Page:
Your friends and family are likely more attuned to your behaviors than your colleagues and when concern is expressed, you should listen. Addicts are often the last ones to recognize the severity of the problem and the potential damage their addiction is having on their relationships and other important aspects of their life. If a loved one notes a change in you socially, physically, or emotionally it is worth considering the role of drugs or alcohol in that change.
As drug and alcohol use progresses, it begins to take precedence over all else. Personal and professional goals are shifted to the back burner and then often fall off the radar entirely. Take a moment to reflect on where you are in terms of your ambitions. Consider physical health, professional satisfaction, relationships, spirituality, and recreation as you explore your overall well-being. If you are off course on one or more fronts, assess the role that your substance use plays in your dissatisfaction.
Prolonged drug and alcohol use can have a devastating impact on physical well-being. What begins as hangovers or mild withdrawal symptoms can evolve into more debilitating symptoms like liver disease, tremors, difficulties with coordination, brain shrinkage, and hallucinations. Experiencing any of these symptoms indicates the need for immediate medical consult.
The link between substance abuse and mental health problems like depression and anxiety has been validated by countless studies. While it can be difficult to pinpoint which came first – the addiction or the mood disorder – the two inevitably feed off one another. The sense of escape so often attributed to drug and alcohol use is illusory. Inevitably the initial “high” wears off and mental health symptoms resurface to an even greater magnitude. This pattern of self-medicating leads many addicts to believe they can’t function without these fleeting escapes.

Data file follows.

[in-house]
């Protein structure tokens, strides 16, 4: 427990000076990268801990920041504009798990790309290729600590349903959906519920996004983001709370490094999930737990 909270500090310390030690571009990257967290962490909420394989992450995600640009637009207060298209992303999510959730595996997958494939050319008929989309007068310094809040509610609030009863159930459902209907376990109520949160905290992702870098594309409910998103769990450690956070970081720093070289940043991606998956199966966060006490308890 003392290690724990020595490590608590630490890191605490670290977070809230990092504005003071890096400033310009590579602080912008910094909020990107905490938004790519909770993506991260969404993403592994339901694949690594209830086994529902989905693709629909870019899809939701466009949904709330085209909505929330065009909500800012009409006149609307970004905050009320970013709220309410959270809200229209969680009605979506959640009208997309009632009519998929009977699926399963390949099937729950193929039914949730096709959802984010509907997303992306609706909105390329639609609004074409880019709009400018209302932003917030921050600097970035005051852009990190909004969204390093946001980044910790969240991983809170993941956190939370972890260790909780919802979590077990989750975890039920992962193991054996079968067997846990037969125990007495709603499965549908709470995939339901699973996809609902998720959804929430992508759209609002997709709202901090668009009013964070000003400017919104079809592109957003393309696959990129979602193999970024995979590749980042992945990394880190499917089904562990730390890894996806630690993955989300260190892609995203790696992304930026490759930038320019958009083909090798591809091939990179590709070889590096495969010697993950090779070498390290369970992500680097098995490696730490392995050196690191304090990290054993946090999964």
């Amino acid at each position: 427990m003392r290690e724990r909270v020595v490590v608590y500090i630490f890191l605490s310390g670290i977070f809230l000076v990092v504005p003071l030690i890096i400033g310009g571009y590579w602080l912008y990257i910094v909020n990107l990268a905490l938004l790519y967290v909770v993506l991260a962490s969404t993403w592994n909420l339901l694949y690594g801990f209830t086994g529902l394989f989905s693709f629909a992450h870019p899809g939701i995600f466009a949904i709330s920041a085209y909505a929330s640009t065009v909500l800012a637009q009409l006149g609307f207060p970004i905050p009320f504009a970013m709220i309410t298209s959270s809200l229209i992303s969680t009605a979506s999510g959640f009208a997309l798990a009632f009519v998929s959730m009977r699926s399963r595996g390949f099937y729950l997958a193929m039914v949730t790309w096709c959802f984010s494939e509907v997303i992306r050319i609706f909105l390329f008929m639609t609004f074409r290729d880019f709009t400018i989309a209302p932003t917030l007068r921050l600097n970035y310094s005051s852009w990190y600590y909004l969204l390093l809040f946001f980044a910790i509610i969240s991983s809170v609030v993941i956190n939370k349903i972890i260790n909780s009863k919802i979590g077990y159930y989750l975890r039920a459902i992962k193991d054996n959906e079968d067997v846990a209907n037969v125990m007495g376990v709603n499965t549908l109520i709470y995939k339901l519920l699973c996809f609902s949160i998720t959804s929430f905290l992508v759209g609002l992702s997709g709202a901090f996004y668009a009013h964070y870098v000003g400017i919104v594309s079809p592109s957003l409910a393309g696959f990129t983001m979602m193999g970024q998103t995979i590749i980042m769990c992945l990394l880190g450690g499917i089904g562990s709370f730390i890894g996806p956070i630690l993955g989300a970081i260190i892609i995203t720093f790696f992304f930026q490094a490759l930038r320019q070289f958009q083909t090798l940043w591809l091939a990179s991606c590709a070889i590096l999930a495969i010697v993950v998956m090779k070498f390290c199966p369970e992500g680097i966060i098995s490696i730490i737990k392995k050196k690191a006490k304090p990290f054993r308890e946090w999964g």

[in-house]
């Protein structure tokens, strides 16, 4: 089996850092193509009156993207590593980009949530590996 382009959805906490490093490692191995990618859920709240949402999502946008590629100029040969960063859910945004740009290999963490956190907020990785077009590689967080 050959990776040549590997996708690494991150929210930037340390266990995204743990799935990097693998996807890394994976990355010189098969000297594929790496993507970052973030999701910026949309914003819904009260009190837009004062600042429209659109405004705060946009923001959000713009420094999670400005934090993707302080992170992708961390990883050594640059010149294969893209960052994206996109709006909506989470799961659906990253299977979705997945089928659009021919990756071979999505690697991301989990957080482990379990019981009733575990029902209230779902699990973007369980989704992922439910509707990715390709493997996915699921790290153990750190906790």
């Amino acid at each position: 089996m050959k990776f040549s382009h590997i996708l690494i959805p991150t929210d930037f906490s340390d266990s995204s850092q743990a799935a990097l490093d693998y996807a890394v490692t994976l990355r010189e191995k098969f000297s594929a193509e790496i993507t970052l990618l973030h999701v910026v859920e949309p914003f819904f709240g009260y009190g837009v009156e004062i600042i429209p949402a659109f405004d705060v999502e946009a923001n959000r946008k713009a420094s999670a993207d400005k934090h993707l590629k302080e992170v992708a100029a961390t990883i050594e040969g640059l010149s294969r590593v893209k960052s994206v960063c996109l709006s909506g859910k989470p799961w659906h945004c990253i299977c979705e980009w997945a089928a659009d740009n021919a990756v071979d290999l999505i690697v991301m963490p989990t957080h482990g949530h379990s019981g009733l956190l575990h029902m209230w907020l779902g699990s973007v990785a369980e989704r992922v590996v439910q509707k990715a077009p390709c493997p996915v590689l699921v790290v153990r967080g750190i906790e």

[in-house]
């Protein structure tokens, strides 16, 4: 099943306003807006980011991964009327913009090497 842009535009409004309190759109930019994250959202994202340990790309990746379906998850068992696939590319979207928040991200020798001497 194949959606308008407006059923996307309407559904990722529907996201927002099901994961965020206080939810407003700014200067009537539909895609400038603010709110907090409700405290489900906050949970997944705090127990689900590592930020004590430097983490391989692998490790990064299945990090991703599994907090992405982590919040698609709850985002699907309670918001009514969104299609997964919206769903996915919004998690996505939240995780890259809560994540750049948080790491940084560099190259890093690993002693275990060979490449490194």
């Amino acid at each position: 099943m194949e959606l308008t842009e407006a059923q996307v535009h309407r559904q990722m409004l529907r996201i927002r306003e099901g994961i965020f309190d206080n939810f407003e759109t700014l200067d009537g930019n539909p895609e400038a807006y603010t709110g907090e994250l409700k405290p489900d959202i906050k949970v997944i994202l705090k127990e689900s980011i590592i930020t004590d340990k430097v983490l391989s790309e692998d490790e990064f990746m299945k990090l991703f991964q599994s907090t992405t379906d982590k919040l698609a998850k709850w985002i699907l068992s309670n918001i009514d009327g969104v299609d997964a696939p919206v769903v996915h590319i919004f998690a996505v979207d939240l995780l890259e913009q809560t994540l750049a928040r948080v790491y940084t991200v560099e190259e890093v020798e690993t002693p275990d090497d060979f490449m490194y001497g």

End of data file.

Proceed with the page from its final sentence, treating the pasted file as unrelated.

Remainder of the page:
If you find yourself contemplating treatment, but don’t know where to begin, you aren’t alone. A single internet search on recovery options returns a mind-boggling number of results. The key is to take small steps. Enlisting the help of a trusted friend or family member can prove a critical first step. If you aren’t comfortable disclosing your concerns to a loved one, consider connecting with a certified addiction specialist or dual diagnosis therapist. Allow a professional to gently guide you through the treatment options. Here are some articles that may also be helpful as you consider getting help with your addiction.
Spending just a few hours in an addiction group or online support community will normalize your efforts to absolve yourself of an addiction diagnosis. The pervasive social stigma associated with substance abuse deters countless addicts from seeking the treatment they need. But by minimizing symptoms and relying too heavily on the stereotypes of hard core addicts and alcoholics, you are doing yourself a disservice. If you ask yourself, “does my drug or alcohol use concern me?” and if the answer is “yes”, that is the only fact that merits consideration.
If you are contemplating treatment, but find yourself waiting for true “readiness,” you may never get the help that you need. Your reservations and fears are completely normal and will be a addressed by a comprehensive treatment program. Try not to equate asking for help with relinquishing control. By addressing the issue now, you are giving yourself an immeasurable gift and can remain in the driver’s seat of your own recovery. Entering addiction recovery is the beginning of your new life.
Jen Anderson is a Licensed Clinical Social Worker (LCSW), Sobriety Coach, and former alcohol enthusiast living in Florida with her husband and son.